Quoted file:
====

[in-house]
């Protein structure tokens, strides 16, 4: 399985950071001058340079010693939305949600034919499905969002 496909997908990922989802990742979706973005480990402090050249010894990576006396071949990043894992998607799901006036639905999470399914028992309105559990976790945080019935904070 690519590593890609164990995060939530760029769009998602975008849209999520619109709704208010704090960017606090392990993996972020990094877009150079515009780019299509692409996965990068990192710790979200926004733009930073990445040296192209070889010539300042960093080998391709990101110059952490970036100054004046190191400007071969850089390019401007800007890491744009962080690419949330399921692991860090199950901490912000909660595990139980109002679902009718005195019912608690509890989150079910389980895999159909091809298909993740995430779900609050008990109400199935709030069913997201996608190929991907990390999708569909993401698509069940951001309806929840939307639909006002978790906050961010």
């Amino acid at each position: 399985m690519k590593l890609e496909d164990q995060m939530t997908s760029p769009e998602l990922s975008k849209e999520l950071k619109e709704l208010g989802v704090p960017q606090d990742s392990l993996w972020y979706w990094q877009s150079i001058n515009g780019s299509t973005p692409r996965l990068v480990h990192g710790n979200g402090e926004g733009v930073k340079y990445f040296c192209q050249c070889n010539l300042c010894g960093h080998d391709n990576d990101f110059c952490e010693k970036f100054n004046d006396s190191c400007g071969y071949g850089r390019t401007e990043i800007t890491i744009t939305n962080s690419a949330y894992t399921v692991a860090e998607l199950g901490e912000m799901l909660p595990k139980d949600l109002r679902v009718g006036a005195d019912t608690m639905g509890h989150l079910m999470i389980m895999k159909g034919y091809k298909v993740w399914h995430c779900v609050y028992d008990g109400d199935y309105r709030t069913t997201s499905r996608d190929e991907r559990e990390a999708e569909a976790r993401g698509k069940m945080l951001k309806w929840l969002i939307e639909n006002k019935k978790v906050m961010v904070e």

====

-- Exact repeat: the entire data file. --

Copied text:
[in-house]
């Protein structure tokens, strides 16, 4: 399985950071001058340079010693939305949600034919499905969002 496909997908990922989802990742979706973005480990402090050249010894990576006396071949990043894992998607799901006036639905999470399914028992309105559990976790945080019935904070 690519590593890609164990995060939530760029769009998602975008849209999520619109709704208010704090960017606090392990993996972020990094877009150079515009780019299509692409996965990068990192710790979200926004733009930073990445040296192209070889010539300042960093080998391709990101110059952490970036100054004046190191400007071969850089390019401007800007890491744009962080690419949330399921692991860090199950901490912000909660595990139980109002679902009718005195019912608690509890989150079910389980895999159909091809298909993740995430779900609050008990109400199935709030069913997201996608190929991907990390999708569909993401698509069940951001309806929840939307639909006002978790906050961010």
């Amino acid at each position: 399985m690519k590593l890609e496909d164990q995060m939530t997908s760029p769009e998602l990922s975008k849209e999520l950071k619109e709704l208010g989802v704090p960017q606090d990742s392990l993996w972020y979706w990094q877009s150079i001058n515009g780019s299509t973005p692409r996965l990068v480990h990192g710790n979200g402090e926004g733009v930073k340079y990445f040296c192209q050249c070889n010539l300042c010894g960093h080998d391709n990576d990101f110059c952490e010693k970036f100054n004046d006396s190191c400007g071969y071949g850089r390019t401007e990043i800007t890491i744009t939305n962080s690419a949330y894992t399921v692991a860090e998607l199950g901490e912000m799901l909660p595990k139980d949600l109002r679902v009718g006036a005195d019912t608690m639905g509890h989150l079910m999470i389980m895999k159909g034919y091809k298909v993740w399914h995430c779900v609050y028992d008990g109400d199935y309105r709030t069913t997201s499905r996608d190929e991907r559990e990390a999708e569909a976790r993401g698509k069940m945080l951001k309806w929840l969002i939307e639909n006002k019935k978790v906050m961010v904070e």